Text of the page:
Monday, February 16, 2015

For the Love of All Things. . .Fuzzy

I have mixed feelings about petting zoos.  I know that the animals are subjected to a constant assault of well-meaning, if inept little hands.  But for Liam's sake, I'm glad of them.  Awareness of other living creatures came slowly for Liam.  His interest in the cats finally made him crawl, but once moblie, he forgot all about them until about 2 years ago.

Dogs have always been a little frightening to him.  I think it's dog-kind's natural, in-your-face friendlieness that Liam can't quite understand.  It's like, "if it's so friendly, why is it barking and jumping on me?" I can see how this would be especially troubling when many dogs are at face-level, even without jumping!

Because we had 2 cats, Liam got used to, then infatuated with them.  Well, at least with Jake.  Harley was a bit of a diva (div-dude?).  Finding the balance between his interst in touching an animal and it's wish to be touched has been a big challenge.

Petting zoos, if nothing else, are full of animals used to less-than-perfect petting.  Every animal I've seen is calm and pretty patient.

For a long time, when we'd go to the Studio City Farmer's Market, we'd ask if he wanted to go into the little petting zoo.  Until he was about 5, the answer was always "no".  For the next couple of years, he'd sometimes say "yes," but was very shy about actually touching anything.  If he did, someone else had to handle the animal.

The ice broke at the Dixie Canyon School Faire, where there was a small zoo, which happened to be owned and operated by an autistic young man, called Danny's Farm.  Liam fell in love with a sheep named Lucy.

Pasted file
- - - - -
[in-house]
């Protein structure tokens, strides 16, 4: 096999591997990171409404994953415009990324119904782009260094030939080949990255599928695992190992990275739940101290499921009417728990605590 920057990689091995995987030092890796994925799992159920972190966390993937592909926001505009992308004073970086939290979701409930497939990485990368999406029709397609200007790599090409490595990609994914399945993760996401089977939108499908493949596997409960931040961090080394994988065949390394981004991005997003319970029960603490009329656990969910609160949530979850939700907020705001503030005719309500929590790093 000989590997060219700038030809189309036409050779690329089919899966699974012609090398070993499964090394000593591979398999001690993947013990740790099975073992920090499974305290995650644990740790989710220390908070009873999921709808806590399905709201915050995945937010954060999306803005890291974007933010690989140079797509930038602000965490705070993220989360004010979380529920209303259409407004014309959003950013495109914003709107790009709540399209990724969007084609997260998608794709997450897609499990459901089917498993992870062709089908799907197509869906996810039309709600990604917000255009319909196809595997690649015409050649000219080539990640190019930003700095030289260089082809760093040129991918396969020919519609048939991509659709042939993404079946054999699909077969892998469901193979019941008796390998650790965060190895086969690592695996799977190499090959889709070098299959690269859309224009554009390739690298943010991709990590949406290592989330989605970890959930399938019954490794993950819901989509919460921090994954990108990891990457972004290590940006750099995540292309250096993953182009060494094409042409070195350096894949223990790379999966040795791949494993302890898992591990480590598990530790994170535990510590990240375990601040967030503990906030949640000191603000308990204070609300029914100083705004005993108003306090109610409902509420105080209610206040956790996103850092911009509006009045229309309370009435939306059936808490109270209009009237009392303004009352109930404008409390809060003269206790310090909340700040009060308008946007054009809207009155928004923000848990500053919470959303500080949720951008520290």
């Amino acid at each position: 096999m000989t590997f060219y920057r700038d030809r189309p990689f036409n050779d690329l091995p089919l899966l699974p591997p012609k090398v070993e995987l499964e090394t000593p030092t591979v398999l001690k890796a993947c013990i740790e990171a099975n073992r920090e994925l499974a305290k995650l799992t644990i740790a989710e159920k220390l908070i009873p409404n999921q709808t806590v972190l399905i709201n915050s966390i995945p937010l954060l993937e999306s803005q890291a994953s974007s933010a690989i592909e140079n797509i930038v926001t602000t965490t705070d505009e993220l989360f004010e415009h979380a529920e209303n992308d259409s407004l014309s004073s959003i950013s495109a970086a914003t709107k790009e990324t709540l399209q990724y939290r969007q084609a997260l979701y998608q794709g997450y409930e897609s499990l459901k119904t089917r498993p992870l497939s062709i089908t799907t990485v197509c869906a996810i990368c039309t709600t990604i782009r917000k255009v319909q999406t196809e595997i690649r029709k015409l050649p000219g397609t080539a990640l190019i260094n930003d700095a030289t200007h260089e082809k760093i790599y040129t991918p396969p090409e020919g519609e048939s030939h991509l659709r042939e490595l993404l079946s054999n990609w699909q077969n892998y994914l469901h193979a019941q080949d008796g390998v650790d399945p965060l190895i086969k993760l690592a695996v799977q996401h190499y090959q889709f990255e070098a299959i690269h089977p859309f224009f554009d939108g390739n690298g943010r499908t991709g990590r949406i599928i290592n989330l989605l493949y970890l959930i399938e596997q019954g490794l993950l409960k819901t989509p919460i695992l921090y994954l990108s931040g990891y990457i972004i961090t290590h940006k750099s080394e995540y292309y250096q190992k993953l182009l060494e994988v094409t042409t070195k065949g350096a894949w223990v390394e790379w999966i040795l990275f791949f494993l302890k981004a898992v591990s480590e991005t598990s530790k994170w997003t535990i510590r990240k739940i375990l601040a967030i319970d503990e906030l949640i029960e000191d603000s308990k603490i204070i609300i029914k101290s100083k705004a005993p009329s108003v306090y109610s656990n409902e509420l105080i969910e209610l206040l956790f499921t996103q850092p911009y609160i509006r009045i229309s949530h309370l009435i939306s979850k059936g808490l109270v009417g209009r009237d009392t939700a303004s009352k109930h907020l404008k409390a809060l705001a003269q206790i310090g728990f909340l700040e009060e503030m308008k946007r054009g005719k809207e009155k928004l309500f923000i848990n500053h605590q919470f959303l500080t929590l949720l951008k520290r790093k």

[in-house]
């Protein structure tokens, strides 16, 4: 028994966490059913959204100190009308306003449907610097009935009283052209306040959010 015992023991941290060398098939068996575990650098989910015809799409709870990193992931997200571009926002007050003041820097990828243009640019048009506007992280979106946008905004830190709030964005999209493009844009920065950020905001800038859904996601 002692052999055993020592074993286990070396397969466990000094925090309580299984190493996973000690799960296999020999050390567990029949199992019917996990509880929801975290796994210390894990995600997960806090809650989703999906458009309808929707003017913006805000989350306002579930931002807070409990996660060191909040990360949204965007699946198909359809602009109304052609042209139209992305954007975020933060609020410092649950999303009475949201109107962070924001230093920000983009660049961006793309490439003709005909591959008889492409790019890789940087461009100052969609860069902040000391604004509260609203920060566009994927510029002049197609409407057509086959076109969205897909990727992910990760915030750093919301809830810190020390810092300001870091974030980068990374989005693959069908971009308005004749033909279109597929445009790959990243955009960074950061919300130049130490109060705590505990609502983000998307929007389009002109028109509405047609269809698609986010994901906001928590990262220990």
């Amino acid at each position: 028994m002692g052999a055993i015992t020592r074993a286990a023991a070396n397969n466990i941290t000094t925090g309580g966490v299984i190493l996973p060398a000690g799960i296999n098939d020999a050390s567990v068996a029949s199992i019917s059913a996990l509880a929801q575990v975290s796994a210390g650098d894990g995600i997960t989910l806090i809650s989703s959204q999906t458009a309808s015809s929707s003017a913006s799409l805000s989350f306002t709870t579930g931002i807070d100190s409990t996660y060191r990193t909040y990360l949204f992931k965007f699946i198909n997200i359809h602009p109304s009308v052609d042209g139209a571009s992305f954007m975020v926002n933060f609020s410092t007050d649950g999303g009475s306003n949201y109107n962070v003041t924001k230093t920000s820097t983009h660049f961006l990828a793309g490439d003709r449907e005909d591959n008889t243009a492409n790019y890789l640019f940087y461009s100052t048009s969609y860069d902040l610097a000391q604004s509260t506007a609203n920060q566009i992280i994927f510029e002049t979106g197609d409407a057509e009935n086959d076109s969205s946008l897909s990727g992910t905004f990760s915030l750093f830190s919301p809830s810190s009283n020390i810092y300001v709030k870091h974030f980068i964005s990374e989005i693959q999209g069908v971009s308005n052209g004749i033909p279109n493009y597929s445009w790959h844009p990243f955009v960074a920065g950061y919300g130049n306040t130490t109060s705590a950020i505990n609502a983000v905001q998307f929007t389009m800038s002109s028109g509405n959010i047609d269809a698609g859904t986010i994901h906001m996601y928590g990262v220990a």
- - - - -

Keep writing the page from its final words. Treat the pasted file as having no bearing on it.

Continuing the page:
He also got in there and gave Peanut, the alpaca, some love.

After that, he was much more open to petting the animals at the market.

This Sunday was a big day.  We'd already done the shopping, so I stayed outside the pen with our groceries and let him buy the ticket and go in all by himself.  He had asked twice to visit the petting zoo, which was unusual in itself.  Once inside, he happily wandered around to all of the animals.  He got very friendly with the chicken, petting it until it dropped off to sleep.
 Then he headed for the tub of bunnies.  I was shocked to see him scoop up a large one and hold it, then carry it over to me.
Yes, I'm aware this is bad bunny-holding form, but the bun was relaxed and I made sure he supported him.  After his first bunny, I did go in and encouraged him to hold one a little longer, on his lap.

He was careful and gentle and very, very happy.  He's even starting to tolerate some dogs, in short bursts, as long as they're calm.  We still have to stop him from using the cat as a pillow from time to time and remind him that not all cats are into head-butts, but it's a start!

No comments:

Post a Comment

We hope that sharing our journey will inspire other parents to find the most useful path to developing their own child's stengths. If you have a comment or question, feel free to post. We will review all posts before publishing, to ensure a kind, respectful discussion.